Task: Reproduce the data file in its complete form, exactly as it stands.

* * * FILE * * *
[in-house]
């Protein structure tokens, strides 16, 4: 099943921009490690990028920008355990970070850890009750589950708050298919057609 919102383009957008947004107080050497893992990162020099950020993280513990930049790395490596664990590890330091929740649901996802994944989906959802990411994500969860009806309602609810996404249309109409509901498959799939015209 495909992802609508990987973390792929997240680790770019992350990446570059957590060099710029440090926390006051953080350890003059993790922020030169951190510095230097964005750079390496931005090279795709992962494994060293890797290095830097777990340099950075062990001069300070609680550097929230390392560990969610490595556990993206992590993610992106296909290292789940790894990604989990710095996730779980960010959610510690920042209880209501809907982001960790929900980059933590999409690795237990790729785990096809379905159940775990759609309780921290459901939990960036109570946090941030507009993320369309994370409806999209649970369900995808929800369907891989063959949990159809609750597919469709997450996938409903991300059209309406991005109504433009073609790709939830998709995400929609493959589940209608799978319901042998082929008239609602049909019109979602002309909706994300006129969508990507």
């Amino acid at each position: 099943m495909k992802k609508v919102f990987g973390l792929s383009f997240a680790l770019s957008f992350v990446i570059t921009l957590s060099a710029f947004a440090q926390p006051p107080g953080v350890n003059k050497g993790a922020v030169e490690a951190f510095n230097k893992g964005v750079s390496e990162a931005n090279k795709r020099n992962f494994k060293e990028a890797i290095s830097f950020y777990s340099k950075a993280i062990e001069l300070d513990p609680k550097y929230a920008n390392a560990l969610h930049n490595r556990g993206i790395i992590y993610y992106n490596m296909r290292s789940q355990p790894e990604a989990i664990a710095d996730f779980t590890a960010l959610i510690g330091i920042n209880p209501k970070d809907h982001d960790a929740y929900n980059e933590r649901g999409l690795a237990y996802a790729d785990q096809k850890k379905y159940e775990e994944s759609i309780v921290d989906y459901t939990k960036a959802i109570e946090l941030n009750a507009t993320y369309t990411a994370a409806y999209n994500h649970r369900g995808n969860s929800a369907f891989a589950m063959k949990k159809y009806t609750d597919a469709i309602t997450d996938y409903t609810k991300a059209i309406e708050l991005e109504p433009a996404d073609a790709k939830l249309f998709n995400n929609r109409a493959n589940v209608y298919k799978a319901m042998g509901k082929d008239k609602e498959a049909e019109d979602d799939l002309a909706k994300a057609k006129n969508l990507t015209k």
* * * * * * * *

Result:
[in-house]
């Protein structure tokens, strides 16, 4: 099943921009490690990028920008355990970070850890009750589950708050298919057609 919102383009957008947004107080050497893992990162020099950020993280513990930049790395490596664990590890330091929740649901996802994944989906959802990411994500969860009806309602609810996404249309109409509901498959799939015209 495909992802609508990987973390792929997240680790770019992350990446570059957590060099710029440090926390006051953080350890003059993790922020030169951190510095230097964005750079390496931005090279795709992962494994060293890797290095830097777990340099950075062990001069300070609680550097929230390392560990969610490595556990993206992590993610992106296909290292789940790894990604989990710095996730779980960010959610510690920042209880209501809907982001960790929900980059933590999409690795237990790729785990096809379905159940775990759609309780921290459901939990960036109570946090941030507009993320369309994370409806999209649970369900995808929800369907891989063959949990159809609750597919469709997450996938409903991300059209309406991005109504433009073609790709939830998709995400929609493959589940209608799978319901042998082929008239609602049909019109979602002309909706994300006129969508990507």
């Amino acid at each position: 099943m495909k992802k609508v919102f990987g973390l792929s383009f997240a680790l770019s957008f992350v990446i570059t921009l957590s060099a710029f947004a440090q926390p006051p107080g953080v350890n003059k050497g993790a922020v030169e490690a951190f510095n230097k893992g964005v750079s390496e990162a931005n090279k795709r020099n992962f494994k060293e990028a890797i290095s830097f950020y777990s340099k950075a993280i062990e001069l300070d513990p609680k550097y929230a920008n390392a560990l969610h930049n490595r556990g993206i790395i992590y993610y992106n490596m296909r290292s789940q355990p790894e990604a989990i664990a710095d996730f779980t590890a960010l959610i510690g330091i920042n209880p209501k970070d809907h982001d960790a929740y929900n980059e933590r649901g999409l690795a237990y996802a790729d785990q096809k850890k379905y159940e775990e994944s759609i309780v921290d989906y459901t939990k960036a959802i109570e946090l941030n009750a507009t993320y369309t990411a994370a409806y999209n994500h649970r369900g995808n969860s929800a369907f891989a589950m063959k949990k159809y009806t609750d597919a469709i309602t997450d996938y409903t609810k991300a059209i309406e708050l991005e109504p433009a996404d073609a790709k939830l249309f998709n995400n929609r109409a493959n589940v209608y298919k799978a319901m042998g509901k082929d008239k609602e498959a049909e019109d979602d799939l002309a909706k994300a057609k006129n969508l990507t015209k």